academic achievement.
You must have at least two of these circumstances. Details are available from
the supplementary application form.

Hope that helps
0
reply
mayah
Badges: 0
#17
Report 12 years ago
#17
(Original post by Shockley)
Yes Im studying BSc(Hons) Bioveterinary Science at Hartpury college, you don't qualify as anything when you graduate, e.g. you can't work as a vet but you can go into most animal science related careers, and not just in labs. The course is really good, this year I'm taking modules in Veterinary Science, Companion Animal Management, Animal Behaviour, Anatomy & Physiology, Microbiology and Nutrition. Its very hands on, you learn about animal husbandry and diseases throughout the course and no doubt there will be plenty of chances for work experience; at Hartpury college I work at the stud farm and equine vet clinic. With my degree Im hoping to get into vet school. You can also choose what modules you do so you can go for the more practically-based ones depending on what you want as a career.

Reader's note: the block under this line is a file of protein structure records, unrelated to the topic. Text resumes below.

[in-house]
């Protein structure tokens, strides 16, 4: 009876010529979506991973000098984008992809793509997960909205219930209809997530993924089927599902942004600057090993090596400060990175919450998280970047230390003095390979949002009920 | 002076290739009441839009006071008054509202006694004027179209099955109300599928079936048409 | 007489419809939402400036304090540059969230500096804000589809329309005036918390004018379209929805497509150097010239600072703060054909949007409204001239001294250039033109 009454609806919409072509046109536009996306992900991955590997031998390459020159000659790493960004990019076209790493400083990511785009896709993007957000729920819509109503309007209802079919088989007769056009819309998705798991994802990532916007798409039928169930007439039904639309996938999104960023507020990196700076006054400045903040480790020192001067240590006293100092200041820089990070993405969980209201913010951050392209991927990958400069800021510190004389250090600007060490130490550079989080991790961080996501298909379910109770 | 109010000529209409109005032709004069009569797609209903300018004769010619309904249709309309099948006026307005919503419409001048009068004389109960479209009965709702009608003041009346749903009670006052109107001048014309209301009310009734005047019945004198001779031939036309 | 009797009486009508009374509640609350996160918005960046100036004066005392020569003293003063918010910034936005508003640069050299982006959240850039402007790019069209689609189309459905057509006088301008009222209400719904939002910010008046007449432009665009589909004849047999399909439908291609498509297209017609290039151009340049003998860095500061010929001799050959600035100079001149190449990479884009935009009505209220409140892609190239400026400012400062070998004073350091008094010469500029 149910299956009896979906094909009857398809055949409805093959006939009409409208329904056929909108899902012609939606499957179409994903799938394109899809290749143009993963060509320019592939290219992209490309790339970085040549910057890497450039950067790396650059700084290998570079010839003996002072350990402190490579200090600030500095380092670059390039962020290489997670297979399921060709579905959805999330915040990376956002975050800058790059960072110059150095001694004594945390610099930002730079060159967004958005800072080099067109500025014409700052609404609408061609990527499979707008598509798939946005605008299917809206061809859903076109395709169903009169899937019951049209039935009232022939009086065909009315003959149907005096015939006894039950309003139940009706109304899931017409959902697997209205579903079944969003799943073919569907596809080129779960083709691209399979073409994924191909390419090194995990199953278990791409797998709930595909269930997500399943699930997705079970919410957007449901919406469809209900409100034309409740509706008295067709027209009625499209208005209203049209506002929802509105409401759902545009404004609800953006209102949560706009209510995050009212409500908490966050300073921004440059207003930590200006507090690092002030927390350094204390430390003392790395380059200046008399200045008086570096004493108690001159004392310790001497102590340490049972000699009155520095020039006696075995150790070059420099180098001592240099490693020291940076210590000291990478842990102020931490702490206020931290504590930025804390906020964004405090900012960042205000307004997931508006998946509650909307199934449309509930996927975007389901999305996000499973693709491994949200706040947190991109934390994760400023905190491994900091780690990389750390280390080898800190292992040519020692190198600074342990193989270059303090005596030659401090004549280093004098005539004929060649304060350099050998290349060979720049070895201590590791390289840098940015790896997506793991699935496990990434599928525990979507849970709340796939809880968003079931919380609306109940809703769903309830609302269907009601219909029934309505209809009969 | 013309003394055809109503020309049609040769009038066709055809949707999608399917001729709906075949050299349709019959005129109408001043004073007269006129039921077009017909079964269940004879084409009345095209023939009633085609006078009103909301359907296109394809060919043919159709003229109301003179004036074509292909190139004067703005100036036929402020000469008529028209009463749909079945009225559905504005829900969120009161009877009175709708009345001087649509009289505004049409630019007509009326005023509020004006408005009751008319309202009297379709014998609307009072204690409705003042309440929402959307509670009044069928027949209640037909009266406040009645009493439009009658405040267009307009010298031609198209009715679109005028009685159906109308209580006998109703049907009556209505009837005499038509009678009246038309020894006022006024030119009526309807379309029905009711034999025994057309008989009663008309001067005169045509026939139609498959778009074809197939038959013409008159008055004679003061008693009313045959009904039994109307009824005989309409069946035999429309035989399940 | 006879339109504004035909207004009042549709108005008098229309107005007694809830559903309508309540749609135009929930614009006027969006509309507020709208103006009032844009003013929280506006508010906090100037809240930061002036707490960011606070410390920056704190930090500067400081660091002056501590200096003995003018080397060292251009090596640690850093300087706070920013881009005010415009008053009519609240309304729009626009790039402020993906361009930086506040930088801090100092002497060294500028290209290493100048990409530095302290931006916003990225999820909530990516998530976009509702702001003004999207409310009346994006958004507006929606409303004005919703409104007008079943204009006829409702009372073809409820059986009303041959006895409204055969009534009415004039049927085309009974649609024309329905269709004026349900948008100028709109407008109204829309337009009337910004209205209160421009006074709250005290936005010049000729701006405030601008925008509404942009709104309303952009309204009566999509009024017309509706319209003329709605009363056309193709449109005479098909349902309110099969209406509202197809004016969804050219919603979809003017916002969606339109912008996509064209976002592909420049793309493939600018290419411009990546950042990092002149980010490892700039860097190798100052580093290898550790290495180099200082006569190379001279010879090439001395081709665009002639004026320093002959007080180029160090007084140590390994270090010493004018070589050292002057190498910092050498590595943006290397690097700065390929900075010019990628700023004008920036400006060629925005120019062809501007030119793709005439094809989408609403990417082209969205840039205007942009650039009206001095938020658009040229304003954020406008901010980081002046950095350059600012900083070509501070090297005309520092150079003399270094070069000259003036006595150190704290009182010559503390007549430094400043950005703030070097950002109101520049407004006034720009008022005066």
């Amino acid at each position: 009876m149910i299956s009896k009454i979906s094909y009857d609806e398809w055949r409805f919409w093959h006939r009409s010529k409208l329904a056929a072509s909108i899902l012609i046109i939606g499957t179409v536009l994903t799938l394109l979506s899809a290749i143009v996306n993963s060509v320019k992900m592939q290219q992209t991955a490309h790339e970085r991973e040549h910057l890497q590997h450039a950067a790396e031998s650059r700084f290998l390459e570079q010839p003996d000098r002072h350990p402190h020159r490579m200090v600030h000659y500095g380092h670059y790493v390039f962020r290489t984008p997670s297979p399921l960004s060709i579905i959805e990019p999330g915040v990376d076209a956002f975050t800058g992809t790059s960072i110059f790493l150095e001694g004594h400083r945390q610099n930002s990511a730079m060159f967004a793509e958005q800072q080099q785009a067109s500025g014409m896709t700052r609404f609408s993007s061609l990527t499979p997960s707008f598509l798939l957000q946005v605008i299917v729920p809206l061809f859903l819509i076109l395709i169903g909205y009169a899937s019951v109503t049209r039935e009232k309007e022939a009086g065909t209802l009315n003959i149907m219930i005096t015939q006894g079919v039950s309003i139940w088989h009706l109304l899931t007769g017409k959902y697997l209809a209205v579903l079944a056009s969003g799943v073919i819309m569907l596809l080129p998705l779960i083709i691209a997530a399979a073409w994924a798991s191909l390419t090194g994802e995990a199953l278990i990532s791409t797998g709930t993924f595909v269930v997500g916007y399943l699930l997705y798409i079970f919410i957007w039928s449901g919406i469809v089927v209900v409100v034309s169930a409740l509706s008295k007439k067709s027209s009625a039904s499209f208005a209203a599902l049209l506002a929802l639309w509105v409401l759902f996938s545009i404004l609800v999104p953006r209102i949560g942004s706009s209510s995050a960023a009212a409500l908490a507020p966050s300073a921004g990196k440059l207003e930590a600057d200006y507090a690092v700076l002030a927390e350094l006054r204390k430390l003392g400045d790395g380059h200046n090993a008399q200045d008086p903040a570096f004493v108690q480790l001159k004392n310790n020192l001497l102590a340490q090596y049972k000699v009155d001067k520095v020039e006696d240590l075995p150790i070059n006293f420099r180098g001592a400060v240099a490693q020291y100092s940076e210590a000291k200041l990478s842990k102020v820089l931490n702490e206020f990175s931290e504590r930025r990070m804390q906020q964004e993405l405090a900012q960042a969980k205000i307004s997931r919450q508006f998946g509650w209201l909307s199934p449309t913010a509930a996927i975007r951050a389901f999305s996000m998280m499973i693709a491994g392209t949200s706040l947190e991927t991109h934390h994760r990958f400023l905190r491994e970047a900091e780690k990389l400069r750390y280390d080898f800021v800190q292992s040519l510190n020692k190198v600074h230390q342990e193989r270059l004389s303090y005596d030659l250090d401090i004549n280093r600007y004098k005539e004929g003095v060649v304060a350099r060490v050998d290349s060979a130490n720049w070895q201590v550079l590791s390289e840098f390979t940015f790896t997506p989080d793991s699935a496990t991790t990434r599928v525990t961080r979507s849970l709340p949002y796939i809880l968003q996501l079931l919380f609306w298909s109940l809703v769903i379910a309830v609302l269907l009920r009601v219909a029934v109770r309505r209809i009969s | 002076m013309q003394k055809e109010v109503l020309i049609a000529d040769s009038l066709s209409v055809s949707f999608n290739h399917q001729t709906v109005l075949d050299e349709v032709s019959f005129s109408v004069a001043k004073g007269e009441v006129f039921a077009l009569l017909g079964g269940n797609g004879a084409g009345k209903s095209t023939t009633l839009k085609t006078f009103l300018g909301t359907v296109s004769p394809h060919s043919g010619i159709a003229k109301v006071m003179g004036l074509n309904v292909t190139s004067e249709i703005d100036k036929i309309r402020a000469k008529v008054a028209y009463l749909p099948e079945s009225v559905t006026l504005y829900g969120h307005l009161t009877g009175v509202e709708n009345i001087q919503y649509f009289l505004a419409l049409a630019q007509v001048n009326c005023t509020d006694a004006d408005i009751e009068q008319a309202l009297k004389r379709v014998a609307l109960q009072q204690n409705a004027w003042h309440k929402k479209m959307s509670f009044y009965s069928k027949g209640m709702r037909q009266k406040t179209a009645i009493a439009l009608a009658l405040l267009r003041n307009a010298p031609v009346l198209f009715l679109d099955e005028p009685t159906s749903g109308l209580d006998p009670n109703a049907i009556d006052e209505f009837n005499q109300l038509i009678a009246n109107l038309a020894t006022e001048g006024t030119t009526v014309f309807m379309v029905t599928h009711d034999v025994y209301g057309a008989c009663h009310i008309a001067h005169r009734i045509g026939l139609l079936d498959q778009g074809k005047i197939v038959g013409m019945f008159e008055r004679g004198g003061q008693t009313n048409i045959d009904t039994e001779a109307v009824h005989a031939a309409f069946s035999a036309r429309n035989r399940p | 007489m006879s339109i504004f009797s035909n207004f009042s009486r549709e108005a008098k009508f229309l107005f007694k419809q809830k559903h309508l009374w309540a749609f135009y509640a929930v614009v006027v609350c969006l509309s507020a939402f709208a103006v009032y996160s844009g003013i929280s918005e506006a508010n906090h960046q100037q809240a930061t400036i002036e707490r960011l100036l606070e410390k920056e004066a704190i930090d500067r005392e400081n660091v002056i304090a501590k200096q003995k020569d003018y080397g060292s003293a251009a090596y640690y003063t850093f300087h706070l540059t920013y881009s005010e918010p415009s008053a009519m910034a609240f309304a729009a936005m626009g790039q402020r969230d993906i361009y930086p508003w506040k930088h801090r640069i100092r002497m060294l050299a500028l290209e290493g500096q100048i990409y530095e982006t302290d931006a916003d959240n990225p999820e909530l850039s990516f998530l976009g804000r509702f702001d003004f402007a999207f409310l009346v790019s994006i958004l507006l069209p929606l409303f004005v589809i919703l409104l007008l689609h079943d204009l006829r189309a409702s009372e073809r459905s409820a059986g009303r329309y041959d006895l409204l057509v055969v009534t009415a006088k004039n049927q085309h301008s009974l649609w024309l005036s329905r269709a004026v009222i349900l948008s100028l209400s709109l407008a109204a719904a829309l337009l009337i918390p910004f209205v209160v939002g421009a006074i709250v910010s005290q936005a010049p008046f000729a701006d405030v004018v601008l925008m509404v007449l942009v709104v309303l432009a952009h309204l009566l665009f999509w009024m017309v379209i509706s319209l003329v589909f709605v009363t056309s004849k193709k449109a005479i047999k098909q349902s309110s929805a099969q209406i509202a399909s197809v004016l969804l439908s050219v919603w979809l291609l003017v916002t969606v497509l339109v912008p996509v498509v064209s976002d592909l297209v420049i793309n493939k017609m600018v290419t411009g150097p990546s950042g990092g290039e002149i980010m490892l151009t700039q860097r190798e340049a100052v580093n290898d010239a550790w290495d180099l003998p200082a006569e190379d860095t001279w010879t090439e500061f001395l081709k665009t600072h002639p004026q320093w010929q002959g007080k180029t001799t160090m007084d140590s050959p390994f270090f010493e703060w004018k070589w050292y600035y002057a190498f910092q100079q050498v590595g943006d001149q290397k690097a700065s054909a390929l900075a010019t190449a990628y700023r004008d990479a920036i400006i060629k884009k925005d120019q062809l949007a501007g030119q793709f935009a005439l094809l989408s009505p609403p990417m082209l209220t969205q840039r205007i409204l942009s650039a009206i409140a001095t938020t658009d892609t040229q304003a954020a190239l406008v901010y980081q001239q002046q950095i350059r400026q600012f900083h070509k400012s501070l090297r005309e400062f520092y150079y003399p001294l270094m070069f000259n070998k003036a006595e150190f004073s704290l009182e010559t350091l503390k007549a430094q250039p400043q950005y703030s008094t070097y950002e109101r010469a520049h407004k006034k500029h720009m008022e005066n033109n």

How do you find bioveterinary science at hartpury? Are the lectururs helpfull and good at teaching? I went to the open day and one didnt seem to know much about his students but I dont want just one person to give a bad impression if everyone else is good? Do you normally get taught in smaller groups or part of larger lectures?
And what sort of stuff have you done for the hands on bits?
Any help would be really apreciated, i cant decided whether to go there or not and need to decide by monday aghh!:eek:
0
reply
Shedlife
Badges: 0
Rep:
?
#18
Report 12 years ago
#18
Is the D390 course really popular?

What are the other requirements except grades? Can your parents of gone to university?

(sorry for ALL the questions)
0
reply
Shockley
Badges: 15
Rep:
?
#19
Report 12 years ago
#19
(Original post by mayah)
How do you find bioveterinary science at hartpury? Are the lectururs helpfull and good at teaching? I went to the open day and one didnt seem to know much about his students but I dont want just one person to give a bad impression if everyone else is good? Do you normally get taught in smaller groups or part of larger lectures?
And what sort of stuff have you done for the hands on bits?
Any help would be really apreciated, i cant decided whether to go there or not and need to decide by monday aghh!:eek: